Baccalaureate Address 2013
By Adam Kirtley, Stuart Coordinator of Religious Life
Hashtag YOLO. If you ask me to tell you how recently I found out what that means, I’ll lie. According to one online dictionary, this acronym for the phrase “you only live once” is often used as a hashtag on Twitter to bring attention to exciting events or excuse irresponsible behaviors. #yolobeermile. While YOLO may be enjoying particular popularity in your generation, it is of course nothing new. Let me talk to your parents for a moment. Parents, do you realize the movie “Dead Poet’s Society” came out in 1989, nearly 25 years ago!? Okay back to the graduates … “Dead Poet’s Society” was a deeply formative film in my youth. I was, like, three when it came out. And that movie was at least partially responsible for popularizing the Latin phrase, carpe diem, or “seize the day”. Now, language purists will surely have my head for this, but I see certain similarities in the usage of these two terms. YOLO and carpe diem have at their core a shared suggestion that we claim moments and act. That is, they are a call to not simply let life unfold with you as a passive entity along for the ride. “Don’t observe moments,” they say. “Seize them.” Claim them as yours. Indeed, the implication is that happiness is found in being in the moment. They’re interesting things, these moments. The question, of course, is what defines a moment. And what might we do to create as many positive moments as possible? One answer appears to be to ascribe to the philosophies of YOLO, carpe diem, and “being in the moment.” It occurs to me, however, that while I want to orient my life as much as possible in the direction those phrases point me, those phrases (taken on a surface level) may in fact fail to ultimately capture the breadth of the human experience. Some moments we encounter, seizing them or not, will undoubtedly be less satisfying than others.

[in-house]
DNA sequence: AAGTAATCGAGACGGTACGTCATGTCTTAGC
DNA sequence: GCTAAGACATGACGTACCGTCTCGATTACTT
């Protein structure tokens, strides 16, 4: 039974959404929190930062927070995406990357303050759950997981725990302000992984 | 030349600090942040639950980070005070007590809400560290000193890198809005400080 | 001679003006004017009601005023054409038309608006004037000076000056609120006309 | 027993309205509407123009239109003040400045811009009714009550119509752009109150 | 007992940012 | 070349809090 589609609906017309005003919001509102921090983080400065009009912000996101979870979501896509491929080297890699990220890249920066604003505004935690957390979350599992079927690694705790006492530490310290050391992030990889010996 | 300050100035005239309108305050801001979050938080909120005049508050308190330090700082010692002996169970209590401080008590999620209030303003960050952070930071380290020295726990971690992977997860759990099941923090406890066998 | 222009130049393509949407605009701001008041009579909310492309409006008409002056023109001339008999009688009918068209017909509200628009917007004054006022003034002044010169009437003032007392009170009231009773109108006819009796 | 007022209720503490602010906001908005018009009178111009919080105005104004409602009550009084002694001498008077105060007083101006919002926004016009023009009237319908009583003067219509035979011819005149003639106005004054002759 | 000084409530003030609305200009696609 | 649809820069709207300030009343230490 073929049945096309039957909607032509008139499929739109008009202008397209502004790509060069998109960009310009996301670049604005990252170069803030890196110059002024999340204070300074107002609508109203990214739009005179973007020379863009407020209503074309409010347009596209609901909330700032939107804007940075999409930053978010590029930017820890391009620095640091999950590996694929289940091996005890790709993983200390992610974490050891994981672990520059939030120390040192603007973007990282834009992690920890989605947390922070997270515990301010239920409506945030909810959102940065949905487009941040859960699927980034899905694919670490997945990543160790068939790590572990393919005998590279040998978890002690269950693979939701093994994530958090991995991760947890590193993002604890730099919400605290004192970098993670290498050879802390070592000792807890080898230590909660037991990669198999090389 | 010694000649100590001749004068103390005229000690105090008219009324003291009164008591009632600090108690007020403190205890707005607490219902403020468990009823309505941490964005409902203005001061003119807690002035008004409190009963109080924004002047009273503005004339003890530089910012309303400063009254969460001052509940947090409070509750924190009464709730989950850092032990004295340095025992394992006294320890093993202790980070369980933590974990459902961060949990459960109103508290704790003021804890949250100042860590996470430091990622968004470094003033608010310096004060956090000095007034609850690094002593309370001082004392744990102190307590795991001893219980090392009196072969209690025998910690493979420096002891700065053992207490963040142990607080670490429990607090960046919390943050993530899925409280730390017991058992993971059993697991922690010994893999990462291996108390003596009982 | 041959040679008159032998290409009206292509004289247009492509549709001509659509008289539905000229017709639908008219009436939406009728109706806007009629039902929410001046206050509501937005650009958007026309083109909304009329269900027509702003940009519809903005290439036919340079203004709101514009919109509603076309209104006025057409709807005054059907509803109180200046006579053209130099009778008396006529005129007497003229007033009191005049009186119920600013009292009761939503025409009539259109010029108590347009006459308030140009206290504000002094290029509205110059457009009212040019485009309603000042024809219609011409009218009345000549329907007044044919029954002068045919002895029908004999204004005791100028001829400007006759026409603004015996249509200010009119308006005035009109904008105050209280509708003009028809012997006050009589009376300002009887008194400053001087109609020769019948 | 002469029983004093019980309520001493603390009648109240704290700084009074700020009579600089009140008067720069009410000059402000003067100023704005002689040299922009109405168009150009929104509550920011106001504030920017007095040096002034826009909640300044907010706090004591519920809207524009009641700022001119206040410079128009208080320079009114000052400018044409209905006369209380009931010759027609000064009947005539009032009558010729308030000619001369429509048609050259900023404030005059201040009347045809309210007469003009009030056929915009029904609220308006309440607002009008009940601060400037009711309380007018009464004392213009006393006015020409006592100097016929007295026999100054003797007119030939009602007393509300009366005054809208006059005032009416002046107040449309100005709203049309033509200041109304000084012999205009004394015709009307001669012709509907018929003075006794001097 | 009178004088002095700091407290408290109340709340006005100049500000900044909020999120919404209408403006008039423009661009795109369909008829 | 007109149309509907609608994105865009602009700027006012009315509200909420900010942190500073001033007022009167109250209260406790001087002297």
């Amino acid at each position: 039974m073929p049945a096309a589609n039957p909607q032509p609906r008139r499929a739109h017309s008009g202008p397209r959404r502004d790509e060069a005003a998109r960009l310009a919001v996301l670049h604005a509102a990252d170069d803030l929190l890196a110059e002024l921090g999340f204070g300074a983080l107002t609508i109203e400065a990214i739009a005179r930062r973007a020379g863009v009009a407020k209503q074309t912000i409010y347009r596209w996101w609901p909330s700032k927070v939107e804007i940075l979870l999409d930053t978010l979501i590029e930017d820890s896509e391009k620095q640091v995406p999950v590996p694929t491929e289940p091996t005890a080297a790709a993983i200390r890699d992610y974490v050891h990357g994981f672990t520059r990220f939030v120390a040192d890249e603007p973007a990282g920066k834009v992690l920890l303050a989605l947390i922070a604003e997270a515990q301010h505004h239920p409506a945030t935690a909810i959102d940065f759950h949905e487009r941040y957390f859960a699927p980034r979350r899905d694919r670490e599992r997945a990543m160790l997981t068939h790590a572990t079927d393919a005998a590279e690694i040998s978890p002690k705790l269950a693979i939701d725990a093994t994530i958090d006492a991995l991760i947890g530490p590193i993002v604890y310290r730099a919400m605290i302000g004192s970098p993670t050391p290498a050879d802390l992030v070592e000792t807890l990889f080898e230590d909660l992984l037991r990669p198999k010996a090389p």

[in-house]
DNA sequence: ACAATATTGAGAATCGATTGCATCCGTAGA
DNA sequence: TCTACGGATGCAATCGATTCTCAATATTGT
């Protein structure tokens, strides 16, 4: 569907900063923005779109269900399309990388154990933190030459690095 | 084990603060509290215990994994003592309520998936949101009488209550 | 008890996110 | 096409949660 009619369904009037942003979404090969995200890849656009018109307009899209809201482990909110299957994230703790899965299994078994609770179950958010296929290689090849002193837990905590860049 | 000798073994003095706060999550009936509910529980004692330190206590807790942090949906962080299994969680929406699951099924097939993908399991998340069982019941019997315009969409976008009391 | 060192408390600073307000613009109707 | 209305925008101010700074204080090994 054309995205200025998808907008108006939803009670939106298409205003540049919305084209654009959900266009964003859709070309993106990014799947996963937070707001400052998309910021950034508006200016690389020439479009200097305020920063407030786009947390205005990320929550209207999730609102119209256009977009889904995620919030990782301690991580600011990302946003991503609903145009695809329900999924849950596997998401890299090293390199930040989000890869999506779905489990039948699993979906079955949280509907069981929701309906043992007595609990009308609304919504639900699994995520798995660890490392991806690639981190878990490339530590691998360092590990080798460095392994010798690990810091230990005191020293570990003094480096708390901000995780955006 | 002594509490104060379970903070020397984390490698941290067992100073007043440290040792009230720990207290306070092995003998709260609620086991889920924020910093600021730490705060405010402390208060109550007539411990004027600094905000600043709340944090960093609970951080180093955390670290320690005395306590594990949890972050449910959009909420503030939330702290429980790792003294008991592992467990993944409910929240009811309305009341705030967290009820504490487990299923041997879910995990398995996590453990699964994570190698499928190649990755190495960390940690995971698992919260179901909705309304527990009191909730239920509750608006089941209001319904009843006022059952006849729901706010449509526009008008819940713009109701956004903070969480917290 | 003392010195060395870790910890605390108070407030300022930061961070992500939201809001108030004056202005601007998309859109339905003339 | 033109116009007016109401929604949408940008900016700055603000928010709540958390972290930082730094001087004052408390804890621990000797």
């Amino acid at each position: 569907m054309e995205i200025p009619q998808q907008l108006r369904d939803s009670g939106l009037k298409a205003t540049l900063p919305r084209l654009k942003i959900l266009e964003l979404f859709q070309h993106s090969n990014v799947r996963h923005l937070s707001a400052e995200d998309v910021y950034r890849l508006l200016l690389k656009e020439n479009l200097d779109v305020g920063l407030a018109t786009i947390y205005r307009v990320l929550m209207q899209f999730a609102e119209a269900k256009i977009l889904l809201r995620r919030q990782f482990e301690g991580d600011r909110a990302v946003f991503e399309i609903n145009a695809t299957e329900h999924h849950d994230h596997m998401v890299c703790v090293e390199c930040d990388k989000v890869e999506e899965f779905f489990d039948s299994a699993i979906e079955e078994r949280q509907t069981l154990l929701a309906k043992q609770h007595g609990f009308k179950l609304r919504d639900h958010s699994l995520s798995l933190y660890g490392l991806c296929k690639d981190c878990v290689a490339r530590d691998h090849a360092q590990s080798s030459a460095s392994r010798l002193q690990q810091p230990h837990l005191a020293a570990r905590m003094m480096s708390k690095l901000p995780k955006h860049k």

So when writing this talk, I thought about moments I’ve witnessed at Whitman that I could use as illustrations. The list is lengthy. Yet, I kept returning to a scene that hits particularly close to home. You see, in addition to those things that I do at Whitman related to spiritual life, I am also the husband of Whitman’s swim coach, Jenn Blomme. I married into the swimming world. Some of the most remarkably talented and committed students I’ve met are swimmers. A swimmer is my wife and the mother of my children. So it is with the deepest level of respect and admiration that I have come to the conclusion that swimmers are weird. In the swimming world, moments are everything. I have, for example, seen a swimmer finish a race miles ahead of everyone else in the pool, blowing his competition out of the water. I jump up to cheer and look down at the victorious swimmer only to see him rip off his goggles and thrown them on the deck, lean his head back in the water, eyes welling up with tears of frustration with his own disappointing performance. I’ve seen another swimmer come in dead last, touch the wall, look at his time and yelp with glee! These swimmers’ reactions, of course, are not dictated by their performances relative to the other swimmers in the water as much as their performances relative their personal goals. I might add that this creates a real challenge for the average spectator! I frequently have no idea whether to offer congratulations or condolences. Instead, I encounter swimmers after the meet and offer awkward, vaguely supportive comments like, “Go Whitman,” or the swim team favorite, “Missionaries, Missionaries, we’re on top!”